"I would have never thought of getting a Ph.D had it not been for the PhD Project," Sisneros said. "This just wasn't something on my radar screen. I had no minority professors as role models. I thought I was pushing it just to get a BS degree, considering the highest degree earned in my family was an Associate's. I have already been the first Hispanic instructor that my students have seen at a largely Hispanic-serving institution."

Dr. Nicole Thorne Jenkins, an African-American professor at Washington University at St. Louis, identified an important relationship between professors and students of ethnic minorities. "Students of color have a higher probability of being the first member of their family to ever attend college," she said. "This reality brings with it some anxiety for the student, in that they do not have a family member with whom they can consult to receive guidance with regard to their university experience. Faculty members of color are in the unique position to provide this sort of guidance to students."

The PhD Project has been monitoring the results of its programs by surveying the deans and department heads of business schools, as well as students in courses taught by professors of color. Sixty-nine percent of students who have taken a class taught by a minority business professor said that they are better prepared for a business career for having experienced the diversity.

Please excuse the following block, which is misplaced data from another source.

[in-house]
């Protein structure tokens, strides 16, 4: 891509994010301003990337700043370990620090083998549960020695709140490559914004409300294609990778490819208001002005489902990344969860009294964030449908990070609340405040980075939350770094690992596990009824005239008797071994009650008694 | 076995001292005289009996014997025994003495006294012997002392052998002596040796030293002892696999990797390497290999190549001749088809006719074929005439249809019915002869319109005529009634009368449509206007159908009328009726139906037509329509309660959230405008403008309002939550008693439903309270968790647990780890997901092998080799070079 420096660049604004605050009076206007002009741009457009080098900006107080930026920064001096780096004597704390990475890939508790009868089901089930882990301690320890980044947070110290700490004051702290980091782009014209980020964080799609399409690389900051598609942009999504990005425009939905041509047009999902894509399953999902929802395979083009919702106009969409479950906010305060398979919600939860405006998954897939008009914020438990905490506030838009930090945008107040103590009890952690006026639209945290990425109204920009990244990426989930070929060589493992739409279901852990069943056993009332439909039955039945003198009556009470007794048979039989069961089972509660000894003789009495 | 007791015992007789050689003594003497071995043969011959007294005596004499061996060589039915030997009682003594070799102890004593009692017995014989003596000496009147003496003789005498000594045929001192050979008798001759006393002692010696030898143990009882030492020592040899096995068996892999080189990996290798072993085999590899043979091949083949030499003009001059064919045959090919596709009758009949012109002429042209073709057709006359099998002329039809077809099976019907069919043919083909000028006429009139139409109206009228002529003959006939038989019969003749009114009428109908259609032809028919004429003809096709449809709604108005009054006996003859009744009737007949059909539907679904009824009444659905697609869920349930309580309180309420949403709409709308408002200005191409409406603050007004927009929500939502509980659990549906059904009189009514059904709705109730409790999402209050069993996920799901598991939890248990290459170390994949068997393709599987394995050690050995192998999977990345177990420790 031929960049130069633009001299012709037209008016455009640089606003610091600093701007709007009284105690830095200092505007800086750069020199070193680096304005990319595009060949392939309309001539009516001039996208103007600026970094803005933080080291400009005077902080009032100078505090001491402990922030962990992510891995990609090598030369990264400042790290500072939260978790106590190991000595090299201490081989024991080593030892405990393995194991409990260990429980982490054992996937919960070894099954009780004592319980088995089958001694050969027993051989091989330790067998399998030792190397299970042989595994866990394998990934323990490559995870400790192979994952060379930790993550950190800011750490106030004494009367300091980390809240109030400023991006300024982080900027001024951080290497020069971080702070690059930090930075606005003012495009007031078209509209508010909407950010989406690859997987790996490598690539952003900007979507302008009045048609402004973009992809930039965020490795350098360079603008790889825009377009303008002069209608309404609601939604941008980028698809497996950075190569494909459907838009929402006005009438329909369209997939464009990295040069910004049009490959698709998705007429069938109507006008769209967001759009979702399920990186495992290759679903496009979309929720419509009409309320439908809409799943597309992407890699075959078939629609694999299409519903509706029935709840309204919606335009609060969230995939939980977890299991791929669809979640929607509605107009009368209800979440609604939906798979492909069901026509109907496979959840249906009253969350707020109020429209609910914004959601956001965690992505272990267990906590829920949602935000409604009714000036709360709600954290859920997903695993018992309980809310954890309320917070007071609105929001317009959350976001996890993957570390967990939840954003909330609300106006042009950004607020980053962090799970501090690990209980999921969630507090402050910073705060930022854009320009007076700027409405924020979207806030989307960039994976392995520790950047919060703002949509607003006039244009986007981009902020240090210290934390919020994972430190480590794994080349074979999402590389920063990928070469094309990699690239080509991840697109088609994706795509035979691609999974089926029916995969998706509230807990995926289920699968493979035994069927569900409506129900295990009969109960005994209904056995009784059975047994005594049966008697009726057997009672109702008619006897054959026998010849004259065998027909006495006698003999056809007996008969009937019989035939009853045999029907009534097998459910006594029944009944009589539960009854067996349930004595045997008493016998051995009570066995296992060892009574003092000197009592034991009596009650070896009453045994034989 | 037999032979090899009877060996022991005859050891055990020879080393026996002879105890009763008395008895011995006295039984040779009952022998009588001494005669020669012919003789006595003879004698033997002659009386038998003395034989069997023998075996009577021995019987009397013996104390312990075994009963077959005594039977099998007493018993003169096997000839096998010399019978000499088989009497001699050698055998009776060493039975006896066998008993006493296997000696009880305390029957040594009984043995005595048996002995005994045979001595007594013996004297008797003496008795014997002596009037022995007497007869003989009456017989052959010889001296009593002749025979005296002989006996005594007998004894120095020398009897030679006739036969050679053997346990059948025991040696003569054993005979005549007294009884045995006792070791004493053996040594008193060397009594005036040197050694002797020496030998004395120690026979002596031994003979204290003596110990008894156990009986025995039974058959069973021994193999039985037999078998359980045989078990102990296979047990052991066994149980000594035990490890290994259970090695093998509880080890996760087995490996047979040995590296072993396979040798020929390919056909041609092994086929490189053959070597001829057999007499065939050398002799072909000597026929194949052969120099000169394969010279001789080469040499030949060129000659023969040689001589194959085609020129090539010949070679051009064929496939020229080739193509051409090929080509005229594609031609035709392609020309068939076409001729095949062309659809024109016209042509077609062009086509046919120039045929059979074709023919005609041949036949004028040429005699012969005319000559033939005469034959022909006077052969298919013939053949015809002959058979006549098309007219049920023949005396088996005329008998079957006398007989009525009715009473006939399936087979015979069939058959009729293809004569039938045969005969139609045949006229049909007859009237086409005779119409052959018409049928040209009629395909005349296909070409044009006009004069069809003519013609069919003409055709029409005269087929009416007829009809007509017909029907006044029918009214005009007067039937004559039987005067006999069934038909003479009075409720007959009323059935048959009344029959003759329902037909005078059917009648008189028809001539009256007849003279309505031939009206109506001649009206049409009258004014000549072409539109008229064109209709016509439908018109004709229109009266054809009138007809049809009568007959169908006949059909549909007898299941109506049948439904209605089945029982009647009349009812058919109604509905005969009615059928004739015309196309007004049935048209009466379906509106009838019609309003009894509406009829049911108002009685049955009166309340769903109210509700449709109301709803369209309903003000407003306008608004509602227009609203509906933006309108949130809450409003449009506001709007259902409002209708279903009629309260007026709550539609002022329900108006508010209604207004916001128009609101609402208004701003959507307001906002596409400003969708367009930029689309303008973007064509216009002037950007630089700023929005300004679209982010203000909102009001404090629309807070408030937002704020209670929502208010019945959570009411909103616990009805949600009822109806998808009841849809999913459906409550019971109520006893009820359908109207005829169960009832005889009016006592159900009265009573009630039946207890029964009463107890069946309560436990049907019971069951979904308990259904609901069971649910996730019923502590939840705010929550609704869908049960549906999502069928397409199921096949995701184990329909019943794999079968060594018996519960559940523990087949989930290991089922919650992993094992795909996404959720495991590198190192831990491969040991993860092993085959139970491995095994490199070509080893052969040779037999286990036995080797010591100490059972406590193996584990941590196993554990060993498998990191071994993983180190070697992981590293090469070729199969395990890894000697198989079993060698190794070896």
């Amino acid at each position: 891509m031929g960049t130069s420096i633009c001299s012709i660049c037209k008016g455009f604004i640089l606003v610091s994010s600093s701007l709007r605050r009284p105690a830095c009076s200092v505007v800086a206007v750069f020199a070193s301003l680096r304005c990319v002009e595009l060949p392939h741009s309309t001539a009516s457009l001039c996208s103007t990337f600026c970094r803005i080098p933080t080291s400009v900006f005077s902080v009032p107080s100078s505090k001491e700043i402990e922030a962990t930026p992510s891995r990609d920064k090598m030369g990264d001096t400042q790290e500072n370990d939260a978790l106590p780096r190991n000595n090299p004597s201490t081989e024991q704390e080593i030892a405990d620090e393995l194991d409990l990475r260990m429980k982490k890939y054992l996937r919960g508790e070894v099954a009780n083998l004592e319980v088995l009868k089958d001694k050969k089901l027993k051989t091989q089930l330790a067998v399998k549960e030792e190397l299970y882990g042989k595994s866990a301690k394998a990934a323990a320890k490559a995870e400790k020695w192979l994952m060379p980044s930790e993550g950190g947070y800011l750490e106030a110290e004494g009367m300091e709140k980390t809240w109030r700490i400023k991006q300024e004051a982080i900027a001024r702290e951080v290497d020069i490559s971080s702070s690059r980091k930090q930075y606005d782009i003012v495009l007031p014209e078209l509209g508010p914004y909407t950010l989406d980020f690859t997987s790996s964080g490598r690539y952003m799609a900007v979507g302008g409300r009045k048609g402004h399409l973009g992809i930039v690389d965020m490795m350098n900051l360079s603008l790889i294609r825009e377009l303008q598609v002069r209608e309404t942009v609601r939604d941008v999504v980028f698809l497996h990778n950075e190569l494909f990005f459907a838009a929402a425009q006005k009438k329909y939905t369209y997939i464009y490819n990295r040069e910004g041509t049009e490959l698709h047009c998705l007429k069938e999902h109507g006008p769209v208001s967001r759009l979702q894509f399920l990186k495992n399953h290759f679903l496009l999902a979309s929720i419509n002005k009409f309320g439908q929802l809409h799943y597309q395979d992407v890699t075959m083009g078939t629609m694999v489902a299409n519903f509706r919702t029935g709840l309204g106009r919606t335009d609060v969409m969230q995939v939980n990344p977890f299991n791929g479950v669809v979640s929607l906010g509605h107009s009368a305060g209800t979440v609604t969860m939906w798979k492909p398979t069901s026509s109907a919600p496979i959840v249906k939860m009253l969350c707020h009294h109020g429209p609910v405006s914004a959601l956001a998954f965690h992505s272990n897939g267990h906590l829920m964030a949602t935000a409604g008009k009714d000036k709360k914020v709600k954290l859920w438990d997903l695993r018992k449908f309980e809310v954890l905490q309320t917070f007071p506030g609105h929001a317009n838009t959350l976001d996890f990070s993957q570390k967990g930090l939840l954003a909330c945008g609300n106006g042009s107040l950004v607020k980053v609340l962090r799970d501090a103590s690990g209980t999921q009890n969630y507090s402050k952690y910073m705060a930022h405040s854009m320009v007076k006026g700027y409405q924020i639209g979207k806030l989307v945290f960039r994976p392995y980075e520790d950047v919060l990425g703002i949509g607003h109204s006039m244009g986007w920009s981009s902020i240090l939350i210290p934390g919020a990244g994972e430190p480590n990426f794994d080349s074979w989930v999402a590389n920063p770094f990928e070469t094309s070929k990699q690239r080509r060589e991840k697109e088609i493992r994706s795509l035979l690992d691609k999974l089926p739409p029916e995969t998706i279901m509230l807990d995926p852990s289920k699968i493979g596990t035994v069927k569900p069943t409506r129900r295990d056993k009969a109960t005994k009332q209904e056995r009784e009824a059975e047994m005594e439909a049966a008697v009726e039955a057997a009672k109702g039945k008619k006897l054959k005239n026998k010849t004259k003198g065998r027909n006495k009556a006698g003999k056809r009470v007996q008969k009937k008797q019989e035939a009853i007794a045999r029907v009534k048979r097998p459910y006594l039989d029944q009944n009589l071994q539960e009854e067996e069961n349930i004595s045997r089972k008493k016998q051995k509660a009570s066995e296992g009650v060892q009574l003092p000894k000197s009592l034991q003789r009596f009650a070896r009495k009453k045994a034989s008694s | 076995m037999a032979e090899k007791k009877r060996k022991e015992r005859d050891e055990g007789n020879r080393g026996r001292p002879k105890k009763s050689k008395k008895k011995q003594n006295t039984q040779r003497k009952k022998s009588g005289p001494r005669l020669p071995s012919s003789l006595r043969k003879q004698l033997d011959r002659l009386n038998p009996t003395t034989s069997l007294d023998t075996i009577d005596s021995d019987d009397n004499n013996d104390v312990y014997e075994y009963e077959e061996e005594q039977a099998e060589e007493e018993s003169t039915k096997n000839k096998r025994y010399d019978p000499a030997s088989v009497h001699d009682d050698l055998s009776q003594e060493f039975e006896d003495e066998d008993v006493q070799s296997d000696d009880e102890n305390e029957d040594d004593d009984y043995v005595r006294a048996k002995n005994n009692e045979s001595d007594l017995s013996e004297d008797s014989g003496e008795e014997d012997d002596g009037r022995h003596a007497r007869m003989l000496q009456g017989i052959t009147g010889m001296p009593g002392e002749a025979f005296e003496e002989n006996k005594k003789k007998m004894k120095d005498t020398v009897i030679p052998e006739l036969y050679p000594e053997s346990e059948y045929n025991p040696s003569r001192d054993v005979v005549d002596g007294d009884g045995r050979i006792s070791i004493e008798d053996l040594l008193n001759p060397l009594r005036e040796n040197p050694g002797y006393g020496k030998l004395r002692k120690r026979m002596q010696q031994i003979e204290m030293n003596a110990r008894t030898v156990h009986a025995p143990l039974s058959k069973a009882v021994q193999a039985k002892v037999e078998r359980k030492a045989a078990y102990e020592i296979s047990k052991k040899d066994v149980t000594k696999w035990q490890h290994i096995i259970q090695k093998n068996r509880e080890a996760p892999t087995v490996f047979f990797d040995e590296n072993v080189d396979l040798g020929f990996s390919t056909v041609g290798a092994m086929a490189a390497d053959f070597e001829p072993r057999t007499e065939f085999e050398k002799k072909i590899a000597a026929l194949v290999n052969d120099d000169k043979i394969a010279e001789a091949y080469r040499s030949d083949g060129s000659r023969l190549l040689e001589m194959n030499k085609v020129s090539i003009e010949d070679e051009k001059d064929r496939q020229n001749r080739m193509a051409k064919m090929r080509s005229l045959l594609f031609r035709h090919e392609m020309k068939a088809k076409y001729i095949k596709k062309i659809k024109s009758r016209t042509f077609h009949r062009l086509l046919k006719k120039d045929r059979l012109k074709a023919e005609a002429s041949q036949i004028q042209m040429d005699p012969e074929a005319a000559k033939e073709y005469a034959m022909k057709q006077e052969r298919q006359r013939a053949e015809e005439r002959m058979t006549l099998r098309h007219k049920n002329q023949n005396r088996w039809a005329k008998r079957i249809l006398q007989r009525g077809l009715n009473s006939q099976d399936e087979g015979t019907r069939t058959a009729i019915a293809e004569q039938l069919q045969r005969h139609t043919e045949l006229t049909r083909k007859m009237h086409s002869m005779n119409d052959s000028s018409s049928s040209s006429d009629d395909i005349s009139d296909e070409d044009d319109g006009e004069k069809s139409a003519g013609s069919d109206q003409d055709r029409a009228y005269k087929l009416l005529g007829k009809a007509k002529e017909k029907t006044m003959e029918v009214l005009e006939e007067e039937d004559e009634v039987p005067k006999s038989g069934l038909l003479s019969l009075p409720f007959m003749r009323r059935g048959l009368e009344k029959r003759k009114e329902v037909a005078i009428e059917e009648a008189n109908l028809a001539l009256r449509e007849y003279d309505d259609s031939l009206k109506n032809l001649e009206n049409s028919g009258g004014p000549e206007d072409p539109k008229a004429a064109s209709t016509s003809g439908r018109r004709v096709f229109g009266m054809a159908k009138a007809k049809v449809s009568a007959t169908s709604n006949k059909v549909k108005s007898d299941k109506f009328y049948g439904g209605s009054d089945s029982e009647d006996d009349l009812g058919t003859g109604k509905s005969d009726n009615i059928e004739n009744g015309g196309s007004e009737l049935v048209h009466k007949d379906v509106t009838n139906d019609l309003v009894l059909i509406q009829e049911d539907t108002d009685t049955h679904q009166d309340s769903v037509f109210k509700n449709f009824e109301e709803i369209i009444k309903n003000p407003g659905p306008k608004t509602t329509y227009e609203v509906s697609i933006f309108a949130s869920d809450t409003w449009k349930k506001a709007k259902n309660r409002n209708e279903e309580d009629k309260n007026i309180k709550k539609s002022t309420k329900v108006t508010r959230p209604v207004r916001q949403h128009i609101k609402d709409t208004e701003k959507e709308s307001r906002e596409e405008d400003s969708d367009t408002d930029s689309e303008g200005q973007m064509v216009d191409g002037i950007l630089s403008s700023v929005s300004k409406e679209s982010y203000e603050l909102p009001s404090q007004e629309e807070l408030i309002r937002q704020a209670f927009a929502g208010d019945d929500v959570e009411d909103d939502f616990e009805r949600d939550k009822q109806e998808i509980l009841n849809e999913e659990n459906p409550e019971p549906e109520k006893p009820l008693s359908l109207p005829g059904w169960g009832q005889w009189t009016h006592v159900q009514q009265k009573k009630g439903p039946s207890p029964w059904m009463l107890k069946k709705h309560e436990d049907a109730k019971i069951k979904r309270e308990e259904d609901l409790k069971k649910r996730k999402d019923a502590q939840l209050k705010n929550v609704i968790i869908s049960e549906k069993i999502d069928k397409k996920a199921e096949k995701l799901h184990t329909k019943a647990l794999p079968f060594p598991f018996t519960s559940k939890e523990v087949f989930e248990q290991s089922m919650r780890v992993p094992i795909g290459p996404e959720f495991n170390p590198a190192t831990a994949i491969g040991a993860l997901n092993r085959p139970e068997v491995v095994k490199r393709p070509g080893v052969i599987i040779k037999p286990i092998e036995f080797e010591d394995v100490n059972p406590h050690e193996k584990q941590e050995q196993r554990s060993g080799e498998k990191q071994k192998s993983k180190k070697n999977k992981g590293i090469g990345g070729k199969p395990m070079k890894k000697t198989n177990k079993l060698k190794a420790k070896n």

The percentages are similarly high for related questions. Ninety percent of seniors said that minority professors were positively impacting their career decisions; 92 percent said that minority professors were positively impacting the education of minority students; and 82 percent said that the same applied to non-minority students.